About David Rice
An Interview with David Rice
More About David Rice
David Rice splits his time between writing short stories about growing up
and living in the Rio Grande Valley, mentoring and teaching students at
Edcouch- Elsa High School under the administration of the Llano Grande
Center for Research and Development, and developing local arts organizations
(NuShank Theater Collective and Cine Las Americas Media Arts Center) through
His latest collection of short stories, Crazy Loco, was published in April
2001. Crazy Loco received the American Library Association "Best Books for
Young Readers" Award in 2001.
David Rice was born in Weslaco, Texas, in 1964, and lived in Edcouch, Texas,
for much of his youth. Most of his stories are set in the Rio Grande
Valley, a region to which he feels much loyalty. David, who is
Mexican-American, inherited his surname from his adoptive grandfather.
Although his grandfather was a poet, and David always wanted to be a writer,
he at first studied business and worked as an investigative journalist for
his college newspaper. At 27, he was determined to become a creative writer
and wrote the stories in "Give the Pig a Chance" over the next three years
while holding down an assortment of odd jobs. He cites his influences as
Raymond Carver, whose blue-collar ethos he admires, and Rolando Hinojosa, a
fellow Mexican-American author from the Rio Grande Valley.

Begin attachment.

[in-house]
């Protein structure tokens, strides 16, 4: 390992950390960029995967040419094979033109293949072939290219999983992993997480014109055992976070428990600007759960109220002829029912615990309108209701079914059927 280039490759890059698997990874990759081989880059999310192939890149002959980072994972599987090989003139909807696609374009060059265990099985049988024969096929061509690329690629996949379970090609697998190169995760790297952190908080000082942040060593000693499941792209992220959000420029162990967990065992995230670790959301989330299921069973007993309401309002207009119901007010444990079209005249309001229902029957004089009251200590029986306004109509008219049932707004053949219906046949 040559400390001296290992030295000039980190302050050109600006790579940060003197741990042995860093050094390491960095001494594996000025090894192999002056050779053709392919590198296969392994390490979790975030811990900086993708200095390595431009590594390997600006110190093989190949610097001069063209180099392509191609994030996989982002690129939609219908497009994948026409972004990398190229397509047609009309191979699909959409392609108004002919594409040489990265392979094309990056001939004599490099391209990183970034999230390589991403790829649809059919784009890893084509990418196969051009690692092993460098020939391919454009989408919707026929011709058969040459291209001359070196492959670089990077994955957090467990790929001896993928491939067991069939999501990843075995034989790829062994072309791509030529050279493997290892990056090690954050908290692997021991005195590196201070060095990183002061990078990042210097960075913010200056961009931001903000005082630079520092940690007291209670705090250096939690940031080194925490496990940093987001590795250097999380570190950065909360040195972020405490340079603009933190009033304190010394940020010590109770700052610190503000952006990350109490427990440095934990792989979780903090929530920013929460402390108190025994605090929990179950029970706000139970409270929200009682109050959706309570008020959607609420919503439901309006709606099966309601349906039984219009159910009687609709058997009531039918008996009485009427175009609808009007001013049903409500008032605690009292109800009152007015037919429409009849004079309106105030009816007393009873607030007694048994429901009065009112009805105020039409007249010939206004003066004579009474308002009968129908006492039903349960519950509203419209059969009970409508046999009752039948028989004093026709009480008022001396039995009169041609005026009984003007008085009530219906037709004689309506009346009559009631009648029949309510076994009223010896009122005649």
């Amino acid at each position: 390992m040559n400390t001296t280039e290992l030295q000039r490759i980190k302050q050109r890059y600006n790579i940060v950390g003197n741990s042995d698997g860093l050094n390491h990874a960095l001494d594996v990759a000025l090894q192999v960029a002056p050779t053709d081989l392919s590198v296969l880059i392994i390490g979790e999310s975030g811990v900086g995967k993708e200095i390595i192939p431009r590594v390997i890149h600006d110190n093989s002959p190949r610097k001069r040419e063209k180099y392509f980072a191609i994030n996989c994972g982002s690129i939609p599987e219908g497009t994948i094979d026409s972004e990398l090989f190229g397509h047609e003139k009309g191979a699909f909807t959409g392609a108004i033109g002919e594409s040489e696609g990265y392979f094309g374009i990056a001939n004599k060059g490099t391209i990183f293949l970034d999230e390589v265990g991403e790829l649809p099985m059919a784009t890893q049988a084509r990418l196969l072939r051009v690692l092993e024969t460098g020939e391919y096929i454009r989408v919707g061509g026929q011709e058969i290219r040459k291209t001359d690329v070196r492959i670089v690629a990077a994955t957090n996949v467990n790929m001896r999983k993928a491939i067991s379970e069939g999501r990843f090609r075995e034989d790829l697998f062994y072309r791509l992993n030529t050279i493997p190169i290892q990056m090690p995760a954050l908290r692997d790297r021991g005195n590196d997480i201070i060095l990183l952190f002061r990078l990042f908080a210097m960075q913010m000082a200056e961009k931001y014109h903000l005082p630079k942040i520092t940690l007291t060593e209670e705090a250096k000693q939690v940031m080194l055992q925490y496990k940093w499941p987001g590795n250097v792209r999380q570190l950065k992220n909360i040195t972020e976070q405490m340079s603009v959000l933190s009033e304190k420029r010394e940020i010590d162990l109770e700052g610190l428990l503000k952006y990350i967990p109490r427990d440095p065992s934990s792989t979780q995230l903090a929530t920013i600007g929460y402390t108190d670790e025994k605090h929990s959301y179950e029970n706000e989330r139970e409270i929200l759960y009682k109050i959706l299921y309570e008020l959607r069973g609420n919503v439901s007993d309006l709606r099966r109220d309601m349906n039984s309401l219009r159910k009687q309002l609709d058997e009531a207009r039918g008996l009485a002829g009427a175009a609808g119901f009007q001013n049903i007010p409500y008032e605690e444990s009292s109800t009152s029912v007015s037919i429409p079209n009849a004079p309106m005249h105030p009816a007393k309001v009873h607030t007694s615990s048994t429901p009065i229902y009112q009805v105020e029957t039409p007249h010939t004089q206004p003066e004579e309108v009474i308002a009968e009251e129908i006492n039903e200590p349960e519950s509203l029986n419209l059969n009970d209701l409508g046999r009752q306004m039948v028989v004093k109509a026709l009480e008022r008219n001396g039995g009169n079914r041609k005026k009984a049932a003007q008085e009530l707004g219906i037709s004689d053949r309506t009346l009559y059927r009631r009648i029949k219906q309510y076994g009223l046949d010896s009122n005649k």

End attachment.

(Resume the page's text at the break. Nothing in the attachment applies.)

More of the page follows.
Rice's writing has drawn praise from Hinojosa, and his work has been
anthologized in New World: Young Latino Writers, edited by Ilan Stavans,
published by Bantam Doubleday Dell (1996); Twelve Shots: Outstanding Short
Stories about Guns, edited by Harry Mazer and published by Delacorte (1997);
and Working Days: Short Stories About Teenagers at Work, edited by Anne
Mazer and published by Persea (1997). Among others.
David is a graduate of Southwest Texas State University in San Marcos and
divides his time between Austin and the Rio Grande Valley. He periodically
travels around the country, lecturing and conducting creative writing
workshops. His short stories are required in several high school English
courses and at least one secondary institution nationally. Among his
current projects are young adult novels and screenplays.
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